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can't see the article put up by truthtrey any more :(

Re: SI Article on Rondo Coming This Week
« Reply #51 on: February 26, 2013, 12:32:55 PM »

Offline Snakehead

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  I think that Scal's quote really cuts to the heart of the Rondo conundrum:

Brian Scalabrine: “There’s no one in the history of our game like him. He’s the the most interesting player I’ve ever known. How does someone who is 6-foot-1 get 18 rebounds? How does someone who doesn’t run fast break get 20 assists? How does someone who never shoots get everybody open? We cannot begin to understand how he does it.”

  IMO not only can people not understand how a player that defenses give so much room to can run an offense so successfully, they refuse to believe that what they're seeing is more than an aberration or a perfect storm of unique circumstances. First it was that anyone could get that many assists playing with HOFers (until they stopped playing at that level). Then it was that he could only get his assists if he was surrounded by great shooters (until Bradley replaced Ray). Now it's that he spends games hunting for assists and trying to pad his stats (because, frankly, it's the only explanation left).

  The truth of the matter is that he's just that good. Not only is he able to find people for open shots despite the way the team's guarded, he's able to find them at a terrific rate. This is the 3rd year in a row that he's averaged 11+ assists. The only other player to ever do that by the same age was Magic. The only other players who ever averaged 11 assists 3 times in their first 7 years were Stockton (4 times), Magic and Oscar. The fact that he's able to do that when he's not on a fast break team and opponents are playing him for the pass and not the shot is very impressive.

Well put Tim.  TP.

I found Scal's quote to be one of the better parts of the article as well.  I'm surprised how much I'm enjoying Scal as a color man and analyst.


"I really don't want people to understand me." - Jordan Crawford

Re: SI Article on Rondo Coming This Week
« Reply #52 on: February 26, 2013, 01:30:43 PM »

Offline BballTim

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  I think that Scal's quote really cuts to the heart of the Rondo conundrum:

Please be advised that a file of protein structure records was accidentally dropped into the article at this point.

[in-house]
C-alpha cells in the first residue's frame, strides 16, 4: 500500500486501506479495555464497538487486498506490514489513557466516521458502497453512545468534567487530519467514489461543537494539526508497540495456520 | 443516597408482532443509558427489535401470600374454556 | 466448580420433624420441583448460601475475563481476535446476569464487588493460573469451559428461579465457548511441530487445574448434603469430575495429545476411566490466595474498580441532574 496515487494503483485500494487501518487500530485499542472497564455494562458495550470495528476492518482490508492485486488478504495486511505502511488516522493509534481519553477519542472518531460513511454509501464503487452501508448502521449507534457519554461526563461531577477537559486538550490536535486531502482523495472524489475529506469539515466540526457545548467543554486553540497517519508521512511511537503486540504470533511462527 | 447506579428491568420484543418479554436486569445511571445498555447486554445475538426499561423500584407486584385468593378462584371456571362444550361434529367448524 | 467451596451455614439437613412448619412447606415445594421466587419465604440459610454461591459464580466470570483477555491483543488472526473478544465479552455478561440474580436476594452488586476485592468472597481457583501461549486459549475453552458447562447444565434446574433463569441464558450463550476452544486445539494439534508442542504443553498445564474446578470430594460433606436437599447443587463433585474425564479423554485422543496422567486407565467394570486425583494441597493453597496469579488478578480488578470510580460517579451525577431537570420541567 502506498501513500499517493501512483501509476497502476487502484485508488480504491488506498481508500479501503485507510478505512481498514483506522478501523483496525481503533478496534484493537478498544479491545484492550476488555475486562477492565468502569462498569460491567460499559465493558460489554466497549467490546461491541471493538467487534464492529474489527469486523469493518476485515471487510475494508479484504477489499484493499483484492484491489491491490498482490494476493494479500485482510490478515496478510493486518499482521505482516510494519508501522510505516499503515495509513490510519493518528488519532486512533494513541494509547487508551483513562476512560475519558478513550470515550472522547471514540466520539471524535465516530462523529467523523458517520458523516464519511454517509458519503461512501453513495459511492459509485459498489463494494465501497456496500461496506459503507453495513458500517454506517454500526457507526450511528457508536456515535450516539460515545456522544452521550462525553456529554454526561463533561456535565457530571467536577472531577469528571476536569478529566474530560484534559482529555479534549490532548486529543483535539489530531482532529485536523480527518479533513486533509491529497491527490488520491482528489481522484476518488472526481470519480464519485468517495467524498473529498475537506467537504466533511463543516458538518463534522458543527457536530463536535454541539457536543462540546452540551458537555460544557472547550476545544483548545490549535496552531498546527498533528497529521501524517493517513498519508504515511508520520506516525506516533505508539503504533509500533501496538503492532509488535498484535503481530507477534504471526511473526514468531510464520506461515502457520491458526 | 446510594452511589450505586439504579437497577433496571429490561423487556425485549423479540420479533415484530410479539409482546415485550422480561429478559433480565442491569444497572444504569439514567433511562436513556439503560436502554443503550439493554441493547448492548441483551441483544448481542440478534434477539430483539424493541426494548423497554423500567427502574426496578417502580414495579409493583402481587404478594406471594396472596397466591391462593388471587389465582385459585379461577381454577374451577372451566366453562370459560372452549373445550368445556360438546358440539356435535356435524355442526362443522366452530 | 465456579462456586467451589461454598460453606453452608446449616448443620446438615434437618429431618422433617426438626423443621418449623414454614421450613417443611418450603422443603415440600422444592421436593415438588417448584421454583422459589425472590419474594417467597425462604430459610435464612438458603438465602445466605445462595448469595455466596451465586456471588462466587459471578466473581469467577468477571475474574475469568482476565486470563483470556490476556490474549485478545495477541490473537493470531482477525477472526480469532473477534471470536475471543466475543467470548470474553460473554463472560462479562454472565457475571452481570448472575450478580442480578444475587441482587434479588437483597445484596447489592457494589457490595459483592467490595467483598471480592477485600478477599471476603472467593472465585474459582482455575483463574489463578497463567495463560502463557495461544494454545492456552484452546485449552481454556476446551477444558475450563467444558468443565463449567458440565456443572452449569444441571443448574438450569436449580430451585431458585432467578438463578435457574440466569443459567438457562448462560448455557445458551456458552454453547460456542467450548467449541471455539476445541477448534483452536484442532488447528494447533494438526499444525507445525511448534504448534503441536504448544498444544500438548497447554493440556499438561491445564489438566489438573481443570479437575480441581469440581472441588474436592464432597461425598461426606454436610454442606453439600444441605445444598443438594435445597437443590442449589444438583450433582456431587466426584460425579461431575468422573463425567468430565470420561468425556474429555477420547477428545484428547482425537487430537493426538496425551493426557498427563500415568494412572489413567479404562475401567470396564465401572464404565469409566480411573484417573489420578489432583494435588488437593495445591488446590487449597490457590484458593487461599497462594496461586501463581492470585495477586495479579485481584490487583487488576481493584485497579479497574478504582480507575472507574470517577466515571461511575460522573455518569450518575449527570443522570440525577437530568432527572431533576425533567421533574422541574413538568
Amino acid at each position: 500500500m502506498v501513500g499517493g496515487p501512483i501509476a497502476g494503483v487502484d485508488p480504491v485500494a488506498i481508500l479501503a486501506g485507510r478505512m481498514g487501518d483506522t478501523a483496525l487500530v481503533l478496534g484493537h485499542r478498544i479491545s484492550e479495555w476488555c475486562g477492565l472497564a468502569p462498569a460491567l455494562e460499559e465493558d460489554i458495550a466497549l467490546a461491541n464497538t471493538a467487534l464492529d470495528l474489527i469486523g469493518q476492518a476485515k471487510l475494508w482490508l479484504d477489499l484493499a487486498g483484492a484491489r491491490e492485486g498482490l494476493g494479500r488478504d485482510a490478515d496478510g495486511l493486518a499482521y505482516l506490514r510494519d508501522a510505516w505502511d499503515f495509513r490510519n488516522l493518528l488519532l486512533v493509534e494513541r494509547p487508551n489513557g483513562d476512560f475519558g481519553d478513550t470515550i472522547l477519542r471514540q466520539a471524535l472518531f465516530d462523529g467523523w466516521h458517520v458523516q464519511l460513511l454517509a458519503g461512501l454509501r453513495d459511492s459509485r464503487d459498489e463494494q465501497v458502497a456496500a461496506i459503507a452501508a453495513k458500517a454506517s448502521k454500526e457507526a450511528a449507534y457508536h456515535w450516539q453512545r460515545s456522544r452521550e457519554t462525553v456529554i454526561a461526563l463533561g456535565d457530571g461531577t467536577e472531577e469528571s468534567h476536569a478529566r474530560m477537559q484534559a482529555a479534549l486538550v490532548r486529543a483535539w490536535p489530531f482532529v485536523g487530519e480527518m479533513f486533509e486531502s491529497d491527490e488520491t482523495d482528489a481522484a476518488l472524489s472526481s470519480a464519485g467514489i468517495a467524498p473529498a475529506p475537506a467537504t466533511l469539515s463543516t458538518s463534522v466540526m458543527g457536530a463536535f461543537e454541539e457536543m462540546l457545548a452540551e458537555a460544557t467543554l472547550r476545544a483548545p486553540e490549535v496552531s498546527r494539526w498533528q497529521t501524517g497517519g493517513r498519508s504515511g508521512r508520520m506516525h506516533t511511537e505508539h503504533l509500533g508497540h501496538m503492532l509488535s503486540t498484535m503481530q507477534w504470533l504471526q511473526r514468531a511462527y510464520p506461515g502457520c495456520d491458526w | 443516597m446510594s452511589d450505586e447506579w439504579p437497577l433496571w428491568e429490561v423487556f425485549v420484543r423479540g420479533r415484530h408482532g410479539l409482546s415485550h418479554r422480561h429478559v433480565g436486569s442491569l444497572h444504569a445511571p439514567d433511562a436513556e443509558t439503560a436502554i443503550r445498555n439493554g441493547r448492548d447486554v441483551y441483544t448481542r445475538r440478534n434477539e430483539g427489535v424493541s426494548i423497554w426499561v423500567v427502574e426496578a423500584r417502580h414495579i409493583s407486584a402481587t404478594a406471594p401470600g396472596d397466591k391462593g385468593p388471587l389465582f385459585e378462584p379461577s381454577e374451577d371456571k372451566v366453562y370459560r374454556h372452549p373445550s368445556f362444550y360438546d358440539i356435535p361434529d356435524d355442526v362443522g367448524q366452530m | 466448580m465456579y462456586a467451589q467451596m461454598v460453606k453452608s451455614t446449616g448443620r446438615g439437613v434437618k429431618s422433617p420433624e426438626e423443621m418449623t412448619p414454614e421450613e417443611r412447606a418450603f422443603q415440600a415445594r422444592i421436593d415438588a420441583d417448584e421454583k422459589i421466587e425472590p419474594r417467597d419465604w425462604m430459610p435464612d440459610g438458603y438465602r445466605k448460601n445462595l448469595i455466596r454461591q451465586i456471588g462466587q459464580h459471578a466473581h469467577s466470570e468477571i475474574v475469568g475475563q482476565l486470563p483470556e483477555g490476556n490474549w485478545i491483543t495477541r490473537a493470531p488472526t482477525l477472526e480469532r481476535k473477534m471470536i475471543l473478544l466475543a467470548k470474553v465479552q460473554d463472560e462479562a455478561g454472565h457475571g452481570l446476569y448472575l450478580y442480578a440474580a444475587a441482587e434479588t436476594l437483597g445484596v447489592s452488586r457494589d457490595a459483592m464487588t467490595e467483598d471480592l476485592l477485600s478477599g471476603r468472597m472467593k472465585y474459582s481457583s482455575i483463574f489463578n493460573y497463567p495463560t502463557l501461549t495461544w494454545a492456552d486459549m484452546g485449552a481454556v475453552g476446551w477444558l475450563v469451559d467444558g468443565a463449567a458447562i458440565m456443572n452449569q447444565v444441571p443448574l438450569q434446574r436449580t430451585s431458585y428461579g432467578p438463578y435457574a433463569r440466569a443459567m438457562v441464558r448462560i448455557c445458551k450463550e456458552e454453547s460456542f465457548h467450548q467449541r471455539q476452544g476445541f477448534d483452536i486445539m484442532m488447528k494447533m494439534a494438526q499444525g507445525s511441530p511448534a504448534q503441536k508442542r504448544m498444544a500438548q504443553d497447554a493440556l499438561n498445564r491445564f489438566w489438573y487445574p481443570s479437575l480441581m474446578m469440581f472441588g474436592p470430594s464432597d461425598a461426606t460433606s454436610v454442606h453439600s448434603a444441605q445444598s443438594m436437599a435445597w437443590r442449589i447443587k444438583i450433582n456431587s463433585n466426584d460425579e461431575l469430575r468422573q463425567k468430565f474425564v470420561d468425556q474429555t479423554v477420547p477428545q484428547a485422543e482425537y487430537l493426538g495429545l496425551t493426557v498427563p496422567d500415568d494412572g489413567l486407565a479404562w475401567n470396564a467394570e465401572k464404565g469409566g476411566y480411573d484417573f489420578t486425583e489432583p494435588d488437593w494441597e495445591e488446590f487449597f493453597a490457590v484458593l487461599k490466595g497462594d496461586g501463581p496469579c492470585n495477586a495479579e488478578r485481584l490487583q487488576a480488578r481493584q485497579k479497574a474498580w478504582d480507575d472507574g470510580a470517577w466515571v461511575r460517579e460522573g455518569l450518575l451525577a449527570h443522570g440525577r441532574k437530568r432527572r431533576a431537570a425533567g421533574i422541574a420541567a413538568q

Brian Scalabrine: “There’s no one in the history of our game like him. He’s the the most interesting player I’ve ever known. How does someone who is 6-foot-1 get 18 rebounds? How does someone who doesn’t run fast break get 20 assists? How does someone who never shoots get everybody open? We cannot begin to understand how he does it.”

  IMO not only can people not understand how a player that defenses give so much room to can run an offense so successfully, they refuse to believe that what they're seeing is more than an aberration or a perfect storm of unique circumstances. First it was that anyone could get that many assists playing with HOFers (until they stopped playing at that level). Then it was that he could only get his assists if he was surrounded by great shooters (until Bradley replaced Ray). Now it's that he spends games hunting for assists and trying to pad his stats (because, frankly, it's the only explanation left).

  The truth of the matter is that he's just that good. Not only is he able to find people for open shots despite the way the team's guarded, he's able to find them at a terrific rate. This is the 3rd year in a row that he's averaged 11+ assists. The only other player to ever do that by the same age was Magic. The only other players who ever averaged 11 assists 3 times in their first 7 years were Stockton (4 times), Magic and Oscar. The fact that he's able to do that when he's not on a fast break team and opponents are playing him for the pass and not the shot is very impressive.

No doubt that Rondo is a uniquely talented player. So is Josh Smith. So is Al Jefferson. So is Jamal Crawford, etc. Doubts persist about what those talents do for win loss record of their respective teams. How about Rondo?

  By the way, there are a number of areas (assists, triple doubles and rebounds for a pg in the playoffs, individual games, defense) where there Rondo's done things or put up stats that few in the game have. Are you saying that players like Jamal Crawford regularly do things that very few players in league history have done? What talents do they possess that are historically unique?

Re: SI Article on Rondo Coming This Week
« Reply #53 on: February 26, 2013, 01:31:30 PM »

Offline BballTim

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can't see the article put up by truthtrey any more :(